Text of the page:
From a low down payment mortgage to using your Registered Retirement Savings Plan (RRSP) as a source of funds, buying a home has never been easier.
The down payment is that portion of the purchase price you furnish yourself. The balance is obtained from a financial institution in the form of a mortgage. The amount of the down payment (which represents your financial stake, or the equity in your new home) should be determined well before you start house hunting.
A conventional mortgage requires a down payment of at least 20% and is offered on either a fixed or variable interest rate basis. Conventional mortgages have the lowest carrying costs because they do not have to be insured against default.
Most lenders now offer insured mortgages for both new and resale homes with lower down payment requirements than conventional mortgages-as low as 5%. Low down payment mortgages must be insured to cover potential default of payment; as a result, their carrying costs are higher than a conventional mortgage because they include the insurance premium.
Mortgage default insurance is a one time premium paid when your purchase closes. You can pay the premium or add it to the principal amount of your mortgage. Talk to your mortgage specialist to find out which option is best for you;
Under the federal government's Home Buyer's Plan, first-time home buyers are eligible to use up to $25,000 in RRSP savings per person ($50,000 for couples) for a down payment on a home. The withdrawal is not taxable as long as you repay it within a 15-year period. To qualify, the RRSP funds you plan to use must have been in your RRSP for at least 90 days.
Even if you already have enough money for your down payment, it may make sense to access your RRSP savings through the Home Buyers' Plan.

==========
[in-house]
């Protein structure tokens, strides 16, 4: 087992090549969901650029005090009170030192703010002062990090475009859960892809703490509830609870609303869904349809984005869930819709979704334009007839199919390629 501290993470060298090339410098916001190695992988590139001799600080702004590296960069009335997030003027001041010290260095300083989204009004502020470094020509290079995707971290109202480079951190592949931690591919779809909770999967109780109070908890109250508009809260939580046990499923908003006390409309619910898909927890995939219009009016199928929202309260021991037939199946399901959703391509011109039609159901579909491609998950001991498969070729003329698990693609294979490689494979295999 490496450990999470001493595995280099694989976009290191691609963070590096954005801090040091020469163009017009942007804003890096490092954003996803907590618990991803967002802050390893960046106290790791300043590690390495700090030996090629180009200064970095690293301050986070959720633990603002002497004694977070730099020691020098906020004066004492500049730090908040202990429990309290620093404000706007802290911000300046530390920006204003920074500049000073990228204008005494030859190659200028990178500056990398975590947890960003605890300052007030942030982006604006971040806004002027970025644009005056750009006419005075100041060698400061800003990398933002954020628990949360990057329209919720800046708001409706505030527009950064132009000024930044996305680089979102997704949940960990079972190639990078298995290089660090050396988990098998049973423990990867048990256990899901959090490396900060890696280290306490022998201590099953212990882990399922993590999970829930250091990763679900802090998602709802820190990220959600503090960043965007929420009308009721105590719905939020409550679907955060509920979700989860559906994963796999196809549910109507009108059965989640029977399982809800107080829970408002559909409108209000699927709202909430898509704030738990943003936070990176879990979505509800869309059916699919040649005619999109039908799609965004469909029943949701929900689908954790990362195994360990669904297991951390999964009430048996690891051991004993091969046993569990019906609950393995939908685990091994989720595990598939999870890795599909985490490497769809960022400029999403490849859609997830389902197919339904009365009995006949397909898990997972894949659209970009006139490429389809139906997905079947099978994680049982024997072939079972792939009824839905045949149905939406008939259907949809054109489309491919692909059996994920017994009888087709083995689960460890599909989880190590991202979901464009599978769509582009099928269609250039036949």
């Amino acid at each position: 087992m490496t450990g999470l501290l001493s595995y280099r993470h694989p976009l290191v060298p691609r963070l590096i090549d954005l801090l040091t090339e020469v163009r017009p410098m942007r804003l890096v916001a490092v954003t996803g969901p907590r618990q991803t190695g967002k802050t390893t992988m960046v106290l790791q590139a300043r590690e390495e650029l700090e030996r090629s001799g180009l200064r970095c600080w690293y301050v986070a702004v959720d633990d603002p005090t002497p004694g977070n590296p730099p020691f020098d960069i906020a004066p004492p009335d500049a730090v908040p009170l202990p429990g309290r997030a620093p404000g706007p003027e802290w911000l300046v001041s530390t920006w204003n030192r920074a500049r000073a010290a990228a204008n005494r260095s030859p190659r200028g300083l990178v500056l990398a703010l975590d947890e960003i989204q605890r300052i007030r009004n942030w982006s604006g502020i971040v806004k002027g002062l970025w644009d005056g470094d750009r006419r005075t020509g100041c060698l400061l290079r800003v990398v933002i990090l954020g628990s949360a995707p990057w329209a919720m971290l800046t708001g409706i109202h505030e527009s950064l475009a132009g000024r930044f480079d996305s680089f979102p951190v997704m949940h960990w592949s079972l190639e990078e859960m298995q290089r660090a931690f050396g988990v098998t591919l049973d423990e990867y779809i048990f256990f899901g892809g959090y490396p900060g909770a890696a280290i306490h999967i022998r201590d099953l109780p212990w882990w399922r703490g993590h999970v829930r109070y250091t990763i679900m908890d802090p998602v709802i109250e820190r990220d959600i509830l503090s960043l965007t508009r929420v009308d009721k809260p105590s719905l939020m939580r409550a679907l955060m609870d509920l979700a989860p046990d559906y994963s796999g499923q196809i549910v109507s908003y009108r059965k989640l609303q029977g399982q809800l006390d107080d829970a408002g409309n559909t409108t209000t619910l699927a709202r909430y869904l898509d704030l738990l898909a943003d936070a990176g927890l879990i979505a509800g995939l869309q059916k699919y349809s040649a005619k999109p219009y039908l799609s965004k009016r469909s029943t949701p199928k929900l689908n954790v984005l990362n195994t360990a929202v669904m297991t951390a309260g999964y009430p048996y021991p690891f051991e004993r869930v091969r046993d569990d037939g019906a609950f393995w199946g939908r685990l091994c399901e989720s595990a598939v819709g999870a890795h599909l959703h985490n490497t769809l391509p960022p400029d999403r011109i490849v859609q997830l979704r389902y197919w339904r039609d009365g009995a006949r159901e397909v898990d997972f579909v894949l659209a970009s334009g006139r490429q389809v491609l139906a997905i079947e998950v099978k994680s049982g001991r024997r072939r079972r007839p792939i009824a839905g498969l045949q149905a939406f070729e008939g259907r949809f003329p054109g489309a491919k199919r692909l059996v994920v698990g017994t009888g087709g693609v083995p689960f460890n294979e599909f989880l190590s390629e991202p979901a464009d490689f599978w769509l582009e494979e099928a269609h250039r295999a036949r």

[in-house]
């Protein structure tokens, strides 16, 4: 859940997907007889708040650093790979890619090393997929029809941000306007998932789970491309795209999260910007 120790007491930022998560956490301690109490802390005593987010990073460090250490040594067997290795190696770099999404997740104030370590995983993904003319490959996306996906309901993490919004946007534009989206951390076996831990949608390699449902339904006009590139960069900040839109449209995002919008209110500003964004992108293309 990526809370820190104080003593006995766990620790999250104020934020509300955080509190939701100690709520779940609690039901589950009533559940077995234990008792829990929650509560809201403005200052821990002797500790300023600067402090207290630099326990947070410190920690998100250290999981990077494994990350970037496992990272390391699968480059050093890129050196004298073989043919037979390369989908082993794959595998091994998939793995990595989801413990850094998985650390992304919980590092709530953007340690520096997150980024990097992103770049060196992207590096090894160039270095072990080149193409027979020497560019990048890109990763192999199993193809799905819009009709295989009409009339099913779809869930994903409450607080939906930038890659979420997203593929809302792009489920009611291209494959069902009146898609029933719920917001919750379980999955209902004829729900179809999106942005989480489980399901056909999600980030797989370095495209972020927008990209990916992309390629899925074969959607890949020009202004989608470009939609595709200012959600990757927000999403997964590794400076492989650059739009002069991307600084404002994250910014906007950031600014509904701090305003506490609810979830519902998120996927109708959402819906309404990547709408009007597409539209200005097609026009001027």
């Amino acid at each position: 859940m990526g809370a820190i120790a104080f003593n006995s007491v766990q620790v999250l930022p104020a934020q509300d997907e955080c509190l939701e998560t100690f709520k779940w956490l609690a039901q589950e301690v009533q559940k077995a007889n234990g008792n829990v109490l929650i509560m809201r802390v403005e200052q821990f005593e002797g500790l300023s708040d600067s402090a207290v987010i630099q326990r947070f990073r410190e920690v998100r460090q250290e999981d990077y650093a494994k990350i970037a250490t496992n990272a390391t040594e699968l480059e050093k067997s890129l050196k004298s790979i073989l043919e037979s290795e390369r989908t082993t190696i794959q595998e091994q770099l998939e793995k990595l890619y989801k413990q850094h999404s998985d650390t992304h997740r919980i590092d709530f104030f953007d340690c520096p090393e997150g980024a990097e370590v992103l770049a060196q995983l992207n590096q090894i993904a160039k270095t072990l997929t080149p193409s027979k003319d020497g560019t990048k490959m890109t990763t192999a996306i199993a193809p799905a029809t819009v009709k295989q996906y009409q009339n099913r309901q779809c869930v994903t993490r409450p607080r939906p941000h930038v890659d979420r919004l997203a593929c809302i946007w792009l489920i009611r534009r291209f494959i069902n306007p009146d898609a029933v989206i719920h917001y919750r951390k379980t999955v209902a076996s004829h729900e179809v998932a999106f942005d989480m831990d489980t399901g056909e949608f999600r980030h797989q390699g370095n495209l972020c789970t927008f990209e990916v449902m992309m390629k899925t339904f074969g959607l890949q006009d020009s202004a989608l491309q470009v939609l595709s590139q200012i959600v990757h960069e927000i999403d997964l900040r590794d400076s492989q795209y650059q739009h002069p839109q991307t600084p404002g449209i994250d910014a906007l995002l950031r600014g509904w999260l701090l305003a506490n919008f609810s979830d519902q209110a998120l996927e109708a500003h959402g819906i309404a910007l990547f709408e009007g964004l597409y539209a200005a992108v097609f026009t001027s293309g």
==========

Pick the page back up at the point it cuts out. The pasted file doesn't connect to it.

For example, if you have already saved $25,000 for a down payment-and assuming you still had enough "contribution room" in your RRSP for a contribution of that amount, you could move your savings into an RRSP at least 90 days before your closing date. Then, simply withdraw the money through the Home Buyers' Plan.
The advantage? Your $25,000 RRSP contribution will count as a tax deduction this year. Use any tax refund you receive to repay the RRSP or other expenses related to buying your home.
However, the money you borrow from your RRSP won't earn the tax-sheltered returns it would if left in your account. Ask your financial planner if this strategy makes sense for you.
It's to your advantage to put down as much money as you can because interest costs for a smaller mortgage are lower-adding up to significant savings over the long run.
The table below shows how an average homeowner can save more than $25,000 in interest costs on a $100,000 home by making a down payment of 25% versus the minimum down payment of 5%.
|Down Payment %||Down Payment Amount||Mortgage Principal||Total Interest Paid(1)|
No matter the size of your down payment, be sure to reserve some funds to cover your home inspection, closing costs, moving and other potential expenses. Ask your real estate agent how much you might want to set aside.
1. Total interest paid assuming a constant interest rate of 8% repaid over a 25-year amortization period. The scenario does not include the default insurance premium.
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